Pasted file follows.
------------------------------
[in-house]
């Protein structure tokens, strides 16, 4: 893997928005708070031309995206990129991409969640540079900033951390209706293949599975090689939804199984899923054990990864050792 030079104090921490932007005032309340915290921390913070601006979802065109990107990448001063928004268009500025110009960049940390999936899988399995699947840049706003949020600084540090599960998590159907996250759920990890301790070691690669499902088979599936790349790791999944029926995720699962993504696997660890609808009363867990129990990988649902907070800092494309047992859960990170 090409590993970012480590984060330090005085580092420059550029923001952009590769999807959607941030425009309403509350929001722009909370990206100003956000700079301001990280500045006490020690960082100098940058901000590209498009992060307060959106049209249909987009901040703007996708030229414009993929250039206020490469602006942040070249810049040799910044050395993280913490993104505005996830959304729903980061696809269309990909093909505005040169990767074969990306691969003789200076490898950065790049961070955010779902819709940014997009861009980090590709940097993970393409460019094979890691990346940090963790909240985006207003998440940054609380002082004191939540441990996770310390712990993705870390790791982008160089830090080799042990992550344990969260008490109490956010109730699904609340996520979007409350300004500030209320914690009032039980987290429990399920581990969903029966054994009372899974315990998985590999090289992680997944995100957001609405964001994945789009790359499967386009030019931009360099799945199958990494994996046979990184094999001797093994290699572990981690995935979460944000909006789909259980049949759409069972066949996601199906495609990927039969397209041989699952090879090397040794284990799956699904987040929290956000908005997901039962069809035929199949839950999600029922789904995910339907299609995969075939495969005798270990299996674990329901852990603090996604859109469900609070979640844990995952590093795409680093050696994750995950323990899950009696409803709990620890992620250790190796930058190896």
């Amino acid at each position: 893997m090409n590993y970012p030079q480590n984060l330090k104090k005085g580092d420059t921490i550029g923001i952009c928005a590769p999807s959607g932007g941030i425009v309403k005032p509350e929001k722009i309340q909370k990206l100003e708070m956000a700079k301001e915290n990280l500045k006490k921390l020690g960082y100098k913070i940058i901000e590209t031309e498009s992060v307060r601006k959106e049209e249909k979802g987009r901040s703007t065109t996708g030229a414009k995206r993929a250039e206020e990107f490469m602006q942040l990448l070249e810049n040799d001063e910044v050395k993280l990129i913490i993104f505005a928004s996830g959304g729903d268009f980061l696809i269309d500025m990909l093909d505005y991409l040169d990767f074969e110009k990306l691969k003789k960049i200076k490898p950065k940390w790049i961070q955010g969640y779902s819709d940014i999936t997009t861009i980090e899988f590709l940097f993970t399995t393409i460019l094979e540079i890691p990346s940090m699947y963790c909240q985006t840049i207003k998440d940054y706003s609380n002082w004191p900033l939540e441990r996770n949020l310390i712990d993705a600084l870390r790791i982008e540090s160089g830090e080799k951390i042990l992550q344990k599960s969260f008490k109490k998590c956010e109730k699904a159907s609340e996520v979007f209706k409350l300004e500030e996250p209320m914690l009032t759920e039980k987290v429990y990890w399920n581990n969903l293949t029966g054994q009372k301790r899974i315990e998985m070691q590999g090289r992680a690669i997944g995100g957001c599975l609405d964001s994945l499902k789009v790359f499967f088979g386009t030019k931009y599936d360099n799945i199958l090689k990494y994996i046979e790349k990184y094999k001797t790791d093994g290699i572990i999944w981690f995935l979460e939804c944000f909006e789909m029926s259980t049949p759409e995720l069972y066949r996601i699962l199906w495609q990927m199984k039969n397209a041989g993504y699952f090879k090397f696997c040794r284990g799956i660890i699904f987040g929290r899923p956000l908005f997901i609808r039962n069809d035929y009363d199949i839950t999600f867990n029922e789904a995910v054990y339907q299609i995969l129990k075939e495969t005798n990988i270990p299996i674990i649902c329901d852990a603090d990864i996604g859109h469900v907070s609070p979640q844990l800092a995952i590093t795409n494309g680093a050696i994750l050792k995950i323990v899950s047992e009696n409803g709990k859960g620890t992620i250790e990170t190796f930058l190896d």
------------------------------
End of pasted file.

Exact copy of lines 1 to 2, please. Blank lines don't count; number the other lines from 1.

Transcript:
[in-house]
């Protein structure tokens, strides 16, 4: 893997928005708070031309995206990129991409969640540079900033951390209706293949599975090689939804199984899923054990990864050792 030079104090921490932007005032309340915290921390913070601006979802065109990107990448001063928004268009500025110009960049940390999936899988399995699947840049706003949020600084540090599960998590159907996250759920990890301790070691690669499902088979599936790349790791999944029926995720699962993504696997660890609808009363867990129990990988649902907070800092494309047992859960990170 090409590993970012480590984060330090005085580092420059550029923001952009590769999807959607941030425009309403509350929001722009909370990206100003956000700079301001990280500045006490020690960082100098940058901000590209498009992060307060959106049209249909987009901040703007996708030229414009993929250039206020490469602006942040070249810049040799910044050395993280913490993104505005996830959304729903980061696809269309990909093909505005040169990767074969990306691969003789200076490898950065790049961070955010779902819709940014997009861009980090590709940097993970393409460019094979890691990346940090963790909240985006207003998440940054609380002082004191939540441990996770310390712990993705870390790791982008160089830090080799042990992550344990969260008490109490956010109730699904609340996520979007409350300004500030209320914690009032039980987290429990399920581990969903029966054994009372899974315990998985590999090289992680997944995100957001609405964001994945789009790359499967386009030019931009360099799945199958990494994996046979990184094999001797093994290699572990981690995935979460944000909006789909259980049949759409069972066949996601199906495609990927039969397209041989699952090879090397040794284990799956699904987040929290956000908005997901039962069809035929199949839950999600029922789904995910339907299609995969075939495969005798270990299996674990329901852990603090996604859109469900609070979640844990995952590093795409680093050696994750995950323990899950009696409803709990620890992620250790190796930058190896």